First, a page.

And so teachers started using the new curriculum. But when Teaching Lab coaches first visited the district in fall 2019, they “saw a lot of deviations from the curriculum in an attempt from teachers — well-meaning attempts — to try and make the curriculum more accessible,” said Partnerships Manager Sarah Tierney. In some classrooms, teachers omitted certain questions or tasks that were harder for kids to get to, she said. “There was an injection of a lot of teacher-created, seemingly in-the-moment, low-level questions that were designed to help but ended up only helping students form a baseline rather than deep understanding of the text or task at hand.”

It was a slightly better version of the instruction that had already been occurring. The main improvement was that teachers and students now had access to a high-quality, inquiry-based, rigorous curriculum. They just had to figure out how to use it.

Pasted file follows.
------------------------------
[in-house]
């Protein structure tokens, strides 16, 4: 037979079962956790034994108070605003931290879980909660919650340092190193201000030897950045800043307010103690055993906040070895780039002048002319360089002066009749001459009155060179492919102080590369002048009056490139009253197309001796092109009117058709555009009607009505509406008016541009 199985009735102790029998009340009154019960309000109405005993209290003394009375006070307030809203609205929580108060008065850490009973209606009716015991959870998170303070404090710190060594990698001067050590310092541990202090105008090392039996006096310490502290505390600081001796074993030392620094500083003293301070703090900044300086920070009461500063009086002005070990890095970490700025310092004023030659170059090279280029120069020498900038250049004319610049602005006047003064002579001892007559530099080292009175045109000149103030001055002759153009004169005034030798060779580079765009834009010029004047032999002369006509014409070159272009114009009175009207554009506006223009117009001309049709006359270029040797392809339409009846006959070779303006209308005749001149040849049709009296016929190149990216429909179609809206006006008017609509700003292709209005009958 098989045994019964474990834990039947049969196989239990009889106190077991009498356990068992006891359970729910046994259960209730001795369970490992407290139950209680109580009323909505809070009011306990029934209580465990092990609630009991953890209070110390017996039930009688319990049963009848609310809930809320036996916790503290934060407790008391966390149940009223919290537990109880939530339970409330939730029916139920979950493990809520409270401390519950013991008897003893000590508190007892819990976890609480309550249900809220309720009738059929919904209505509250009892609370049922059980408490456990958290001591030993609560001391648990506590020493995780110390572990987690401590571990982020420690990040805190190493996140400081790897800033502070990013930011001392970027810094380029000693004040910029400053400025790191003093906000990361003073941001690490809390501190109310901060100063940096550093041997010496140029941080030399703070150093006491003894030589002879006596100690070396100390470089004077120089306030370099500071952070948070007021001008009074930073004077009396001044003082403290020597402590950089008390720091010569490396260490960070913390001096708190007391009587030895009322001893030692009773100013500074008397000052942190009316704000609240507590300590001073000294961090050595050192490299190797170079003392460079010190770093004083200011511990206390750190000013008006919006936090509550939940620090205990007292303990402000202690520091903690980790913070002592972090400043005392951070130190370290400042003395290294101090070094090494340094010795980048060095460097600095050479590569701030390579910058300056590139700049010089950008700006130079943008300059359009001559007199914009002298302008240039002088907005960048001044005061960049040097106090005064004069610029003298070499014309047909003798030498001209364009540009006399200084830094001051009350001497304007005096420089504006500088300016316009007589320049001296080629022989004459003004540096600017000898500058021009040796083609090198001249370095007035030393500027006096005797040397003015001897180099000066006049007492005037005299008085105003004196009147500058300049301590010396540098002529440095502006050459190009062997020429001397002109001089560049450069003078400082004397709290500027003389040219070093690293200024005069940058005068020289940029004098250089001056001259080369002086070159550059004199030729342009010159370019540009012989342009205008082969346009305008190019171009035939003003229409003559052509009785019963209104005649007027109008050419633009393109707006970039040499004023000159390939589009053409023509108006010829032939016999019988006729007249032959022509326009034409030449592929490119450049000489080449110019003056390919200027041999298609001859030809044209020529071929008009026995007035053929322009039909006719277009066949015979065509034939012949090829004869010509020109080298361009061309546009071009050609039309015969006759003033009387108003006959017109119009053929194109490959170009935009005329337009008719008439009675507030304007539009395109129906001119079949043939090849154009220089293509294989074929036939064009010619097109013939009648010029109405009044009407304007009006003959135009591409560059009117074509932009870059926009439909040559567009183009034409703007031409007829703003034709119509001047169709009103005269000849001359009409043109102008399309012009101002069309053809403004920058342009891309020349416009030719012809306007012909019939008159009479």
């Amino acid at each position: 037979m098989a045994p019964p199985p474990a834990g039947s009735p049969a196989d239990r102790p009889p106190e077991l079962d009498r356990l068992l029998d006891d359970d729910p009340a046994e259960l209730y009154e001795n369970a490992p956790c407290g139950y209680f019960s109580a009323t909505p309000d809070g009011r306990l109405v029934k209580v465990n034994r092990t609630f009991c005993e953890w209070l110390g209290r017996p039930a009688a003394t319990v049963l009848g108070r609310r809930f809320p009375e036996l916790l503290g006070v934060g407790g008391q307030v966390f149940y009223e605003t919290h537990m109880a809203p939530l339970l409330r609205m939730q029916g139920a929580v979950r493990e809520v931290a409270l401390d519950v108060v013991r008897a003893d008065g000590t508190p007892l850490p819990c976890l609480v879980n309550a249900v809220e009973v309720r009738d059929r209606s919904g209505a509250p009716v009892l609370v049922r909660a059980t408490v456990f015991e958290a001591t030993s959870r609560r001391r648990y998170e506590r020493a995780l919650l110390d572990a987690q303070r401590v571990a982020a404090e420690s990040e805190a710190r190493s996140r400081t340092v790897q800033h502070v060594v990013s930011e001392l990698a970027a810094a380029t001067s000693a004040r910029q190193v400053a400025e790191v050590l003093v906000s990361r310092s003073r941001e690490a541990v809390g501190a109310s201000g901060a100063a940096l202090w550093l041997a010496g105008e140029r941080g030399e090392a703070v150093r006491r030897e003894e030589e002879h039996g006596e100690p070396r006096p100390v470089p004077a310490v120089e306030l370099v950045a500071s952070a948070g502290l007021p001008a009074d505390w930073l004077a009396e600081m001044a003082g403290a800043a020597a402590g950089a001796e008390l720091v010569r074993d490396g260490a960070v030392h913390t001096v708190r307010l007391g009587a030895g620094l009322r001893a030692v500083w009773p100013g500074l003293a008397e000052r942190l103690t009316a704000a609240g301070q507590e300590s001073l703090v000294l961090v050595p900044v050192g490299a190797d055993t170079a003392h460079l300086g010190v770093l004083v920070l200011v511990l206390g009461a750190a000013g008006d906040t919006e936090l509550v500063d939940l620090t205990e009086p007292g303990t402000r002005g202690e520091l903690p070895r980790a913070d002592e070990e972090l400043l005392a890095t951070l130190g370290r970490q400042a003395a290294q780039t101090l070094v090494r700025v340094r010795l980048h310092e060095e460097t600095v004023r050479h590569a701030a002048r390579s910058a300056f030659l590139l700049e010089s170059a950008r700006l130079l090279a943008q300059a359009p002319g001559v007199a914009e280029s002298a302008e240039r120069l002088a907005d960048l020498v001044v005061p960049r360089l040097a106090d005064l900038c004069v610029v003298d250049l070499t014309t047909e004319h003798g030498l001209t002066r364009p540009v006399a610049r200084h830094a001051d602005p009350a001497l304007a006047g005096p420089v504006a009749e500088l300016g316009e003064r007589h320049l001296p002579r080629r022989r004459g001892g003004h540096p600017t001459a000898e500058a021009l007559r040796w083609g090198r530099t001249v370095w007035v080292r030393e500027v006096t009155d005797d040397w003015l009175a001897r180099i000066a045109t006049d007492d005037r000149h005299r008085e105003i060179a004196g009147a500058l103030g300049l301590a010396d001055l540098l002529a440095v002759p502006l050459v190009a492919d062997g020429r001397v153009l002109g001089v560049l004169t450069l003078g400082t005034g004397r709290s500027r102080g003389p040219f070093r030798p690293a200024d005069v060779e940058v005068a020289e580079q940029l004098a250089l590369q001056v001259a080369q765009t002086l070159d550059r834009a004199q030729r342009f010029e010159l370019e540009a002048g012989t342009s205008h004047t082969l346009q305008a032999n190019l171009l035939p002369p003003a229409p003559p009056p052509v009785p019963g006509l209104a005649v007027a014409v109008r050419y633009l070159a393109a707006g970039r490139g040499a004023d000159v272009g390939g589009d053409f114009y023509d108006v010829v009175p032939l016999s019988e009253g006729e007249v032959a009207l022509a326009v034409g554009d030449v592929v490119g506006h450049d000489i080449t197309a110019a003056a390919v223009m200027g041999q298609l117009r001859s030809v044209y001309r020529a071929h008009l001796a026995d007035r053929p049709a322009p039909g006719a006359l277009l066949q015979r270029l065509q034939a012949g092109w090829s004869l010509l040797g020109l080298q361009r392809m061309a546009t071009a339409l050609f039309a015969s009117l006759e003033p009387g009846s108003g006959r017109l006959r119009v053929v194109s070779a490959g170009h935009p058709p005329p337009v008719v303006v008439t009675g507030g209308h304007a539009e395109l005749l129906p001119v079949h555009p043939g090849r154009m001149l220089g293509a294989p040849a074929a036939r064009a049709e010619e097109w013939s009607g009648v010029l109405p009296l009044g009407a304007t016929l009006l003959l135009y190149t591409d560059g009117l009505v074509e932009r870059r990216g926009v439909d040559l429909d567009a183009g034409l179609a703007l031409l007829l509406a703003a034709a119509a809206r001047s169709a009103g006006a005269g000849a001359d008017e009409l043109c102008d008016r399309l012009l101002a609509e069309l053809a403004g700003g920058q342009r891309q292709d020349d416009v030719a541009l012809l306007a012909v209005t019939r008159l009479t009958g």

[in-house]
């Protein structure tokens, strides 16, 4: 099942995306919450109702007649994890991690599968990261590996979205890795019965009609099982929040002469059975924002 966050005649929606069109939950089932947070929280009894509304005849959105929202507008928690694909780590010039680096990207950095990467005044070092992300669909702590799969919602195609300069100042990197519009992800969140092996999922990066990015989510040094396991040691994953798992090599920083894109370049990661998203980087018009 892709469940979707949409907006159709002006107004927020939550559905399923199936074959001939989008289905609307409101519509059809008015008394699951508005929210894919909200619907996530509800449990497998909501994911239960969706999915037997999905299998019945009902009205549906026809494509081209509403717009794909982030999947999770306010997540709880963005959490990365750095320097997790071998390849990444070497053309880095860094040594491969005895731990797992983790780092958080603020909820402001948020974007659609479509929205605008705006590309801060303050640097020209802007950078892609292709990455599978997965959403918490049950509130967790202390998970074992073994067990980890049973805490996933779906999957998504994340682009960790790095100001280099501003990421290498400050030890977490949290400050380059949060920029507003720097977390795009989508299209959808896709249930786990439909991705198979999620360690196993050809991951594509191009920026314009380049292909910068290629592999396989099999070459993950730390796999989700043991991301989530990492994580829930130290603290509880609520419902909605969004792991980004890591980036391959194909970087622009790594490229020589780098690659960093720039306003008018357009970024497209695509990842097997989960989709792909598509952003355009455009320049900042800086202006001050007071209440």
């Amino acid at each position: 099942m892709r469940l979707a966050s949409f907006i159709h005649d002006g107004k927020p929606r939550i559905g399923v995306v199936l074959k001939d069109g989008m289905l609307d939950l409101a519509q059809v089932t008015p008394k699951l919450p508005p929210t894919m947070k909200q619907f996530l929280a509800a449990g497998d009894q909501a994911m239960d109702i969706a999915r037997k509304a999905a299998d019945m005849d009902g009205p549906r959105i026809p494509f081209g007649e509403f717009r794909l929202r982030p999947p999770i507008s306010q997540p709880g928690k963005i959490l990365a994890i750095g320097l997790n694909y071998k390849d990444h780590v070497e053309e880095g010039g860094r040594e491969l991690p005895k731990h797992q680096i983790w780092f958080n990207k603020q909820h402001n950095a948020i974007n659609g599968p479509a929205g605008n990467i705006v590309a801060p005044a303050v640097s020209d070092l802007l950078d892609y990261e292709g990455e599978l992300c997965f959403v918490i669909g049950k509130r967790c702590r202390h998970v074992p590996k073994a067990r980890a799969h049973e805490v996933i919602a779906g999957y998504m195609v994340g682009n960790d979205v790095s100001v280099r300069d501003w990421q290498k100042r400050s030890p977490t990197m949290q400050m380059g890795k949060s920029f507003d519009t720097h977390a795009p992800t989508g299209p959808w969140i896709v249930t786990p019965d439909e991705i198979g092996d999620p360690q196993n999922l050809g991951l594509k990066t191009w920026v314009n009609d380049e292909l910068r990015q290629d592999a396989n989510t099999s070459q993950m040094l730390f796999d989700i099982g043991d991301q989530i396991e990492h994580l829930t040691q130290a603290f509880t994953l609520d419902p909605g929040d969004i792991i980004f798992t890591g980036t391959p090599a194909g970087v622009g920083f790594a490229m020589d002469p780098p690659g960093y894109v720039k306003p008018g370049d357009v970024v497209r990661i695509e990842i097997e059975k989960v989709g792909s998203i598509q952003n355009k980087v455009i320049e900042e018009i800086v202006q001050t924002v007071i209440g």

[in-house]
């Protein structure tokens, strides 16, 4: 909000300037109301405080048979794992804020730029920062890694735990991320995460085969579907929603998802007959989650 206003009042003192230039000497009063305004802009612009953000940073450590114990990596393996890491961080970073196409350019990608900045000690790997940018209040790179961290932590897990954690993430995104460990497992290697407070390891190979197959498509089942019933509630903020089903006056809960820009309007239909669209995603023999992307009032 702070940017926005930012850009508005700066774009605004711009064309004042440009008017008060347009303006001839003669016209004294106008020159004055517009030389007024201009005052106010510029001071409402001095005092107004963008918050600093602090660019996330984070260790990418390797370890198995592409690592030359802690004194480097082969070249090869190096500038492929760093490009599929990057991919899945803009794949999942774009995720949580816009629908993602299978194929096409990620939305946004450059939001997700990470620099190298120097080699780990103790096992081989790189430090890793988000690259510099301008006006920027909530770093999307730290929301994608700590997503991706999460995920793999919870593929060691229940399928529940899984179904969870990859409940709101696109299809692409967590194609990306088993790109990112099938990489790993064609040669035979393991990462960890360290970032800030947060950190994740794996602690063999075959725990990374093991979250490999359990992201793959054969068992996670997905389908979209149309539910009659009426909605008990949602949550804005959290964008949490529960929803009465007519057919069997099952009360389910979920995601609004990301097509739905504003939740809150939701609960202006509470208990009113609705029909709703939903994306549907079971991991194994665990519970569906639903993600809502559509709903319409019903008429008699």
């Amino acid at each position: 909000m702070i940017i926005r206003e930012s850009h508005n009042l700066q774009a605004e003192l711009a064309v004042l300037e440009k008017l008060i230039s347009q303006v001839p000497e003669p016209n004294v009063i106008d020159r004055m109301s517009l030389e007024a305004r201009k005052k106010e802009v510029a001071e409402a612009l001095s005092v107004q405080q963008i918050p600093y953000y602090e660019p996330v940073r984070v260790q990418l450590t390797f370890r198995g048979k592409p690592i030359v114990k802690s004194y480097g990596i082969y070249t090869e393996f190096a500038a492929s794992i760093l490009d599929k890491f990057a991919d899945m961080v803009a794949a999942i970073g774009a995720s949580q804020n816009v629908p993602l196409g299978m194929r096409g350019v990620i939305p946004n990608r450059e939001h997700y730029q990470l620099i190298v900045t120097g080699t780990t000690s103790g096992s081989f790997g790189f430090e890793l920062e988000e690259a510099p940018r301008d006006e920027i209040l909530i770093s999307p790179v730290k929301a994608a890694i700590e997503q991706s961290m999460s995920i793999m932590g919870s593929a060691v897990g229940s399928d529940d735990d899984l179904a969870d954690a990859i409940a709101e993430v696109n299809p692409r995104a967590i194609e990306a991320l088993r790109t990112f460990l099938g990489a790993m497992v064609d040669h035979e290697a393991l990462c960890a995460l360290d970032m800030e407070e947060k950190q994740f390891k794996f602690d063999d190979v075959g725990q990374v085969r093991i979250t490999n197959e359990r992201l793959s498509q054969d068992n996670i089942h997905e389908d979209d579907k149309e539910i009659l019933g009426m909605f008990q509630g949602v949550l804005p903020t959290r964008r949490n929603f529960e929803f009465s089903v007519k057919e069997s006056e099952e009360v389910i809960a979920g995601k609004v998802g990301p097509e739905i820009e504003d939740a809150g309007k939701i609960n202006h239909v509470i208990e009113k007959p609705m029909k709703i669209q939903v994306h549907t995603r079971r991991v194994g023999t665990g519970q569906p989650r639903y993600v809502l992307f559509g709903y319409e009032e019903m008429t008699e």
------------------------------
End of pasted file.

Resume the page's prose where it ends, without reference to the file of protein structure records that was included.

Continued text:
Lafayette Parish had strengths to build on, which informed the approach the district and Teaching Lab pursued. Teachers had caring relationships with students and with one another. They had regular small-group planning sessions with colleagues. They also had data-collection systems that enabled them to track student progress. District and school leaders were on board with a change in standards and instruction. And now, teachers had materials from the ELA Guidebooks and curriculum-based professional learning.